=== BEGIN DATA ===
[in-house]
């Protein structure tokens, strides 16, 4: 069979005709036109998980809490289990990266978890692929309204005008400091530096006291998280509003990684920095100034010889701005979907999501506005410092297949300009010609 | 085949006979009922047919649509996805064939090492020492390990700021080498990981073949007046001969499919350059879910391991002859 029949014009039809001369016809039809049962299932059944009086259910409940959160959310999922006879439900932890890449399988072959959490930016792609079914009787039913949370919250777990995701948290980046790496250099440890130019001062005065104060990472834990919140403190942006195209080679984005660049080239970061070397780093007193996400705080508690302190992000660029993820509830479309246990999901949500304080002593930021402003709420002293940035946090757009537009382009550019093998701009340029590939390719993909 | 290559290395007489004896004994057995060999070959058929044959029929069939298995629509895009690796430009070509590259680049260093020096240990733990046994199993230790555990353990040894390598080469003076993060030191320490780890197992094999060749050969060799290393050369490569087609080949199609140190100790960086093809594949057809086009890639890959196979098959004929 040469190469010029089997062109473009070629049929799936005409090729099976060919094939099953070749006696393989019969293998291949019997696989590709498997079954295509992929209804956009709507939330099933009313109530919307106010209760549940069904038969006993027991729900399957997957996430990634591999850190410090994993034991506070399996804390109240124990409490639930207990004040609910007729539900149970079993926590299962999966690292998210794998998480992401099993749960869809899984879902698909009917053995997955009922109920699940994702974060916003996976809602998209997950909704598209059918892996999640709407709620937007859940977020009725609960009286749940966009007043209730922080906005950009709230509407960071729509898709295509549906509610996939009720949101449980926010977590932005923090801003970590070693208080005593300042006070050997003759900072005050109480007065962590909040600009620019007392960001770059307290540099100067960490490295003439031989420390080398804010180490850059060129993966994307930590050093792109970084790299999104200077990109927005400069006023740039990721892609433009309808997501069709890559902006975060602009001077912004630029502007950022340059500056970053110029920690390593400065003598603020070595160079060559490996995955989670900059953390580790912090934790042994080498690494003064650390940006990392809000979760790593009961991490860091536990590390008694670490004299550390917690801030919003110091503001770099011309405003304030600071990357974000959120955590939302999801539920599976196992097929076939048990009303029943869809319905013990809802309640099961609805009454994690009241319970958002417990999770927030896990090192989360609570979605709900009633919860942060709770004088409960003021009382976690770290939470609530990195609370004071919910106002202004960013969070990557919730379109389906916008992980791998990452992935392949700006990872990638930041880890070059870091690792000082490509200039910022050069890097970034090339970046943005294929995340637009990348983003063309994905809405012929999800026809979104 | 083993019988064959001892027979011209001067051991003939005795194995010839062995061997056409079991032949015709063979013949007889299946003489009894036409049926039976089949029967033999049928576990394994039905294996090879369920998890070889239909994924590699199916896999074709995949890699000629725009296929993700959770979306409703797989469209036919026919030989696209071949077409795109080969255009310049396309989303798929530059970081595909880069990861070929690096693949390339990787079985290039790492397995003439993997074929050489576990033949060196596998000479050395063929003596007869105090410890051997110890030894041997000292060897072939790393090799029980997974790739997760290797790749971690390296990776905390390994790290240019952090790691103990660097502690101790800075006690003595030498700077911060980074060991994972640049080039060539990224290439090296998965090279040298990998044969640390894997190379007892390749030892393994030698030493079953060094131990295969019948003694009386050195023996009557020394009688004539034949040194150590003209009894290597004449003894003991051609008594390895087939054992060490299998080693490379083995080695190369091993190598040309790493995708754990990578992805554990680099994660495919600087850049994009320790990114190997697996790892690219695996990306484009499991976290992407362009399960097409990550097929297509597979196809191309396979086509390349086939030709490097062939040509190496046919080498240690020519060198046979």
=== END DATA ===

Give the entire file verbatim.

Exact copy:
[in-house]
């Protein structure tokens, strides 16, 4: 069979005709036109998980809490289990990266978890692929309204005008400091530096006291998280509003990684920095100034010889701005979907999501506005410092297949300009010609 | 085949006979009922047919649509996805064939090492020492390990700021080498990981073949007046001969499919350059879910391991002859 029949014009039809001369016809039809049962299932059944009086259910409940959160959310999922006879439900932890890449399988072959959490930016792609079914009787039913949370919250777990995701948290980046790496250099440890130019001062005065104060990472834990919140403190942006195209080679984005660049080239970061070397780093007193996400705080508690302190992000660029993820509830479309246990999901949500304080002593930021402003709420002293940035946090757009537009382009550019093998701009340029590939390719993909 | 290559290395007489004896004994057995060999070959058929044959029929069939298995629509895009690796430009070509590259680049260093020096240990733990046994199993230790555990353990040894390598080469003076993060030191320490780890197992094999060749050969060799290393050369490569087609080949199609140190100790960086093809594949057809086009890639890959196979098959004929 040469190469010029089997062109473009070629049929799936005409090729099976060919094939099953070749006696393989019969293998291949019997696989590709498997079954295509992929209804956009709507939330099933009313109530919307106010209760549940069904038969006993027991729900399957997957996430990634591999850190410090994993034991506070399996804390109240124990409490639930207990004040609910007729539900149970079993926590299962999966690292998210794998998480992401099993749960869809899984879902698909009917053995997955009922109920699940994702974060916003996976809602998209997950909704598209059918892996999640709407709620937007859940977020009725609960009286749940966009007043209730922080906005950009709230509407960071729509898709295509549906509610996939009720949101449980926010977590932005923090801003970590070693208080005593300042006070050997003759900072005050109480007065962590909040600009620019007392960001770059307290540099100067960490490295003439031989420390080398804010180490850059060129993966994307930590050093792109970084790299999104200077990109927005400069006023740039990721892609433009309808997501069709890559902006975060602009001077912004630029502007950022340059500056970053110029920690390593400065003598603020070595160079060559490996995955989670900059953390580790912090934790042994080498690494003064650390940006990392809000979760790593009961991490860091536990590390008694670490004299550390917690801030919003110091503001770099011309405003304030600071990357974000959120955590939302999801539920599976196992097929076939048990009303029943869809319905013990809802309640099961609805009454994690009241319970958002417990999770927030896990090192989360609570979605709900009633919860942060709770004088409960003021009382976690770290939470609530990195609370004071919910106002202004960013969070990557919730379109389906916008992980791998990452992935392949700006990872990638930041880890070059870091690792000082490509200039910022050069890097970034090339970046943005294929995340637009990348983003063309994905809405012929999800026809979104 | 083993019988064959001892027979011209001067051991003939005795194995010839062995061997056409079991032949015709063979013949007889299946003489009894036409049926039976089949029967033999049928576990394994039905294996090879369920998890070889239909994924590699199916896999074709995949890699000629725009296929993700959770979306409703797989469209036919026919030989696209071949077409795109080969255009310049396309989303798929530059970081595909880069990861070929690096693949390339990787079985290039790492397995003439993997074929050489576990033949060196596998000479050395063929003596007869105090410890051997110890030894041997000292060897072939790393090799029980997974790739997760290797790749971690390296990776905390390994790290240019952090790691103990660097502690101790800075006690003595030498700077911060980074060991994972640049080039060539990224290439090296998965090279040298990998044969640390894997190379007892390749030892393994030698030493079953060094131990295969019948003694009386050195023996009557020394009688004539034949040194150590003209009894290597004449003894003991051609008594390895087939054992060490299998080693490379083995080695190369091993190598040309790493995708754990990578992805554990680099994660495919600087850049994009320790990114190997697996790892690219695996990306484009499991976290992407362009399960097409990550097929297509597979196809191309396979086509390349086939030709490097062939040509190496046919080498240690020519060198046979």